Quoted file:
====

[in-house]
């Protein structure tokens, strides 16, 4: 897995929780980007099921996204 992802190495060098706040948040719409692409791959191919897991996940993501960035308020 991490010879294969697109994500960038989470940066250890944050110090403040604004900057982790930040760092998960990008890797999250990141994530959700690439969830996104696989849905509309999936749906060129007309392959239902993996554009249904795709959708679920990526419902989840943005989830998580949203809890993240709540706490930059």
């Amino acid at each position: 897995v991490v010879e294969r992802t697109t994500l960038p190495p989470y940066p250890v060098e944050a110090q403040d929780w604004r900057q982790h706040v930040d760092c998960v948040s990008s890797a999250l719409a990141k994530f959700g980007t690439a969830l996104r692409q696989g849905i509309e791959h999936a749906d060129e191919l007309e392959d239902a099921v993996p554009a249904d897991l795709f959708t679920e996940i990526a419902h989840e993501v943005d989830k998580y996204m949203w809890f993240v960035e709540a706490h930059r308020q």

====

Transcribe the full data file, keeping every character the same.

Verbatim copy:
[in-house]
């Protein structure tokens, strides 16, 4: 897995929780980007099921996204 992802190495060098706040948040719409692409791959191919897991996940993501960035308020 991490010879294969697109994500960038989470940066250890944050110090403040604004900057982790930040760092998960990008890797999250990141994530959700690439969830996104696989849905509309999936749906060129007309392959239902993996554009249904795709959708679920990526419902989840943005989830998580949203809890993240709540706490930059």
């Amino acid at each position: 897995v991490v010879e294969r992802t697109t994500l960038p190495p989470y940066p250890v060098e944050a110090q403040d929780w604004r900057q982790h706040v930040d760092c998960v948040s990008s890797a999250l719409a990141k994530f959700g980007t690439a969830l996104r692409q696989g849905i509309e791959h999936a749906d060129e191919l007309e392959d239902a099921v993996p554009a249904d897991l795709f959708t679920e996940i990526a419902h989840e993501v943005d989830k998580y996204m949203w809890f993240v960035e709540a706490h930059r308020q």